The basic premise was this – your friend has been kidnapped so go kick ass. You were dropped into a variety of environments, ranging from the streets, to construction sites, to beaches and jungles. You could dispatch enemies using hand-to-hand combat or with weapons lying about on the floor – knives, lead pipes, katanas or even bombs enemies threw at you. You had to be quick though, or it would blow off in your hand.

It was ridiculously fun beating the crap out of the low-lives terrorising the city, especially on co-op mode. I’m not lying when I say that Streets of Rage 2 might have actually taught us the value of teamwork. Enemies could drop down on you from anywhere and you had to watch each other’s backs, especially if you had low continues.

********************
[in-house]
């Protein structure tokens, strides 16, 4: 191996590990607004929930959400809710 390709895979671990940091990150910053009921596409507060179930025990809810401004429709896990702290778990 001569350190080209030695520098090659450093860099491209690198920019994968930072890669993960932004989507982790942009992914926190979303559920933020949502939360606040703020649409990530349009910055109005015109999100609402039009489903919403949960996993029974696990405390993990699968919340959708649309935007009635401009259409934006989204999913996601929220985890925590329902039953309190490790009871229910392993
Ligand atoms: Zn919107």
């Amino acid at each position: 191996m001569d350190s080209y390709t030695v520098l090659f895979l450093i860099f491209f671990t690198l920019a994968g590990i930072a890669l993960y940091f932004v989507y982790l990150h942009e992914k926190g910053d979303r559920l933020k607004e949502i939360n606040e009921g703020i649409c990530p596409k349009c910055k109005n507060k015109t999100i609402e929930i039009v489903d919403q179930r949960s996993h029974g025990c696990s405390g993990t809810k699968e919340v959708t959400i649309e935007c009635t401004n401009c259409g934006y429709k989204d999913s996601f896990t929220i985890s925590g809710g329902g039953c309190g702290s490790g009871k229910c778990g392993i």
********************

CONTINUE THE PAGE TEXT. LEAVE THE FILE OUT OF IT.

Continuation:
The bosses were pretty nuts – ranging from obese baseball fans that liked to belly flop on top of you to guys on jetpacks whizzing just out of range and robots. Annoying little buggers they were as well, thanks to their small habit of self-destructing whenever they were about to die and their constant jumping around.

Streets of Rage 2 was not the first game we’d ever played. No, the first game we’d ever played fleetingly was Sonic the Hedgehog. But Streets of Rage 2 was the first game we had ever completed. Giving that last punch to Mr X and watching him fall down in slow-mo was incredibly satisfying. So satisfying in fact, it gave us the determination and drive to complete the other games we’d got – Sonic, Rolling Thunder 2, Road Rash 2 etc. Most importantly, though, Streets of Rage 2 showed me that games could be fun and rewarding.

Oh, and yes, I’m new around here. Hi.   read